Thohoyandou Victim Empowerment Programme
In TVEP’s eleven-year history, the organisation has assisted over 12,000 survivors of violence through their 24/7 trauma centres in the Thulamela region of Limpopo province, South Africa.
These trauma centres provide survivors of sexual and domestic violence with a one-stop-shop. Services include legal assistance with pressing charges, rape and care kits, counselling, transport assistance to follow-up hospital and counselling visits, home visits, and more. Among other projects, TVEP also has a dedicated Access to Justice programme. Their legal officers put pressure on the police, the courts and other players, to ensure that vulnerable and often marginalised people are able to access legal justice in the wake of traumatic physical and sexual abuse.
Sonke Gender Justice partners with TVEP on the Access to Justice programme, and we paid them a visit in Thohoyandou, Limpopo at the beginning of March 2012.
Helen Alexander, manager of Communications and Strategic Information unit, and Mbuyiselo Botha, Sonke’s Media and Government Liaison conducted a Media Advocacy workshop with TVEP staff and members of a local victim empowerment network. Londi Gamedze, editor and social media coordinator went to document some of their recent cases.
Media Advocacy Training
The 20 participants from local victim empowerment organisations, including TVEP, underwent a two-day media advocacy workshop, honing their skills to interact with the media – print and radio in particular. Helen and Mbuyiselo have offered this workshop a number of times, and they continue to do Sonke proud.
Participants enacted role plays of problems they identify in their communities, to begin thinking about what kind of people are affected by these problems, how they are affected and how the situation can be changed, and ultimately, how they can harness the media to make that change.
TVEP identified three cases in which they had been recently involved, and which highlight some of the problems their community deals with.
A community looks on and films real-life torture scene
Last year, TVEP was alerted to a horrific crime – a man and his son beat and tortured a teenage girl for six hours, bashing her body with a hammer and pulling at her ears and extremities with a pair of pliers. Members of the community stood on and watched the brutal scene, some filming the incident on their cell phones. Videos of the beating circulated far and wide in the community and beyond. It is even alleged that a DVD with clips of the torture was sold by an informal vendor.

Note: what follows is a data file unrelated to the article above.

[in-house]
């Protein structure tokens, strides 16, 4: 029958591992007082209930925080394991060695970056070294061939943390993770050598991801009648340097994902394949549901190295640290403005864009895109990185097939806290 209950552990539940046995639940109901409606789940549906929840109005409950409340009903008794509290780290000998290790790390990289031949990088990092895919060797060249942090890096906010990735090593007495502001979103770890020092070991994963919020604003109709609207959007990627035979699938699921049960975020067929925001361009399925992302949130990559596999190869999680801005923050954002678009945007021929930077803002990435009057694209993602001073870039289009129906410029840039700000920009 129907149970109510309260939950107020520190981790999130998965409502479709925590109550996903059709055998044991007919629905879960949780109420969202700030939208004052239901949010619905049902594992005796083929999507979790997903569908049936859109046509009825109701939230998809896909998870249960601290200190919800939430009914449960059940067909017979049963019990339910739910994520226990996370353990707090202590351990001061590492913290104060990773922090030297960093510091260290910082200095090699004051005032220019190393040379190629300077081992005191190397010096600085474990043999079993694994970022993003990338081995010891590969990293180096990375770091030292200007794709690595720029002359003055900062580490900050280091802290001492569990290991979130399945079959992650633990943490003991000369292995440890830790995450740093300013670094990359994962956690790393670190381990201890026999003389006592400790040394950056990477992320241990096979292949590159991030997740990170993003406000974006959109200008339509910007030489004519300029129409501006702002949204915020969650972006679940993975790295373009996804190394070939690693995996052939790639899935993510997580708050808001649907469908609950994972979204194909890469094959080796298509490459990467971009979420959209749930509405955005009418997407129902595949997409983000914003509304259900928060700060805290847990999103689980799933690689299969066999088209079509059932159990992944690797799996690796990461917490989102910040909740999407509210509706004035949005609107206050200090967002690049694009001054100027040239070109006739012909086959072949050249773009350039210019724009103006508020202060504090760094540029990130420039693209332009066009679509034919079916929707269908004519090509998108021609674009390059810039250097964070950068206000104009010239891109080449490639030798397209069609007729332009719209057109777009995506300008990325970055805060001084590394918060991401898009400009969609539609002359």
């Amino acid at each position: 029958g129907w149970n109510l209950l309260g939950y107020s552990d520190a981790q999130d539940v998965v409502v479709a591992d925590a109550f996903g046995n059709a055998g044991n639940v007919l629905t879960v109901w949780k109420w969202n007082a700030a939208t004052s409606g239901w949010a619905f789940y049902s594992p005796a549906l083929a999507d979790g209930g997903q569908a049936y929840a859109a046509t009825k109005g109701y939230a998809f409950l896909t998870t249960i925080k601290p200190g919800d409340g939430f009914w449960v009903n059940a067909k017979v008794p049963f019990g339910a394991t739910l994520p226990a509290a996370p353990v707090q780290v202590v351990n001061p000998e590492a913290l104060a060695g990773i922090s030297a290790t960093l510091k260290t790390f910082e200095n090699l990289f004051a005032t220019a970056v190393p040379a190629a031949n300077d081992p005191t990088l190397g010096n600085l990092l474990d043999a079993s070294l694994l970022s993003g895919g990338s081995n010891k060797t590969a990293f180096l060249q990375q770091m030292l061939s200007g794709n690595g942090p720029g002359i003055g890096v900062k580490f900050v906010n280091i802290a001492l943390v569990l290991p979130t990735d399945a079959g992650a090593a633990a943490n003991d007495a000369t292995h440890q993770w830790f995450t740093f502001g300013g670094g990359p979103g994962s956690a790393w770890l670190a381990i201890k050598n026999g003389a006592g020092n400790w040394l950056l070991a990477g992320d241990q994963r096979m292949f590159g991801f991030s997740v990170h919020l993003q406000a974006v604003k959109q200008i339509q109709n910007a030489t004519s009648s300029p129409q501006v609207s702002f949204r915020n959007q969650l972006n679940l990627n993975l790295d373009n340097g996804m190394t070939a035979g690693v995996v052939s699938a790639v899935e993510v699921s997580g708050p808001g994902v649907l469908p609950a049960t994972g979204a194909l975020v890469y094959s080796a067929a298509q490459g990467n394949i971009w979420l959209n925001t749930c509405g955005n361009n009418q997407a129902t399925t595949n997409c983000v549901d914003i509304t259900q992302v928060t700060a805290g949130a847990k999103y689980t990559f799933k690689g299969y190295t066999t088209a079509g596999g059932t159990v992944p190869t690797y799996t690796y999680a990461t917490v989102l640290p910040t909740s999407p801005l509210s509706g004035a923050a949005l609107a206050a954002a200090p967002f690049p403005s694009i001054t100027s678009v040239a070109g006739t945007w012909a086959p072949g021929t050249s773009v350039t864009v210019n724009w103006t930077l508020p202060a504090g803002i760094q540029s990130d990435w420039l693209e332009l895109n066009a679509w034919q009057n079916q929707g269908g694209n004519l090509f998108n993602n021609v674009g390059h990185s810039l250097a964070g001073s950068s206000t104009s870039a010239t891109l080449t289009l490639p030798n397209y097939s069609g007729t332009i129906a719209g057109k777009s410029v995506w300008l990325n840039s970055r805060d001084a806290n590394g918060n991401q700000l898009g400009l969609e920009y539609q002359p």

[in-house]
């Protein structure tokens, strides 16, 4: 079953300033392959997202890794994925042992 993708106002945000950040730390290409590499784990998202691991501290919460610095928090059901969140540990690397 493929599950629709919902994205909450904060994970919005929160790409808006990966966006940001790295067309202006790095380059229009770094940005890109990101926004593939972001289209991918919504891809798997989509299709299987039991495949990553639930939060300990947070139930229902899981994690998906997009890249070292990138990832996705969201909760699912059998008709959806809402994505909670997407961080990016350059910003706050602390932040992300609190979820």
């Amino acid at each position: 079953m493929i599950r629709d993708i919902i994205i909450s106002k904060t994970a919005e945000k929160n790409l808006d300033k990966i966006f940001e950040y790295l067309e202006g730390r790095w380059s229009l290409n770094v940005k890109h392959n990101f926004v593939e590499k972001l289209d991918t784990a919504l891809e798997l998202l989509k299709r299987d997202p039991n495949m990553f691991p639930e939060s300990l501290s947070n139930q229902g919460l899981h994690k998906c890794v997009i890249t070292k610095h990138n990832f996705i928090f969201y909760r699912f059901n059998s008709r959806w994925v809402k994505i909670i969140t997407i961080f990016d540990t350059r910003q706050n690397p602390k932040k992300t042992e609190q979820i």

The girl was attacked for having stolen some clothes. TVEP got involved when a local mother found her young son watching a video of the torture. She called TVEP who found that a chain of events had gone wrong for the victim since the incident. She had not accessed counselling, and professes that after the incident, she was taken to the police station, where she spent the night – and only taken to hospital the following day. She had been caught stealing before and was on probation, but her probation officer was only contacted some time afterwards, and his advice was not properly followed concerning her care.
TVEP intervened and increased the number of charges from the charge of common assault laid by the survivor and her mother to include attempted murder, child pornography, and theft (they stole her cell phone), among others. For the victim, TVEP ensured that she accessed counselling and provided transport for her counselling, court, hospital and dental visits. On all of these occasions, she was accompanied by her TVEP ‘buddy’: the staff member who a survivor first interacts with at TVEP’s trauma centre becomes that survivor’s buddy, helping them navigate the structures of police, courts, hospitals and more. This greatly lessens the impact of secondary trauma, as the survivor does not need to re-tell and re-live his or her experience of violence over and over again, often to highly desensitized service providers.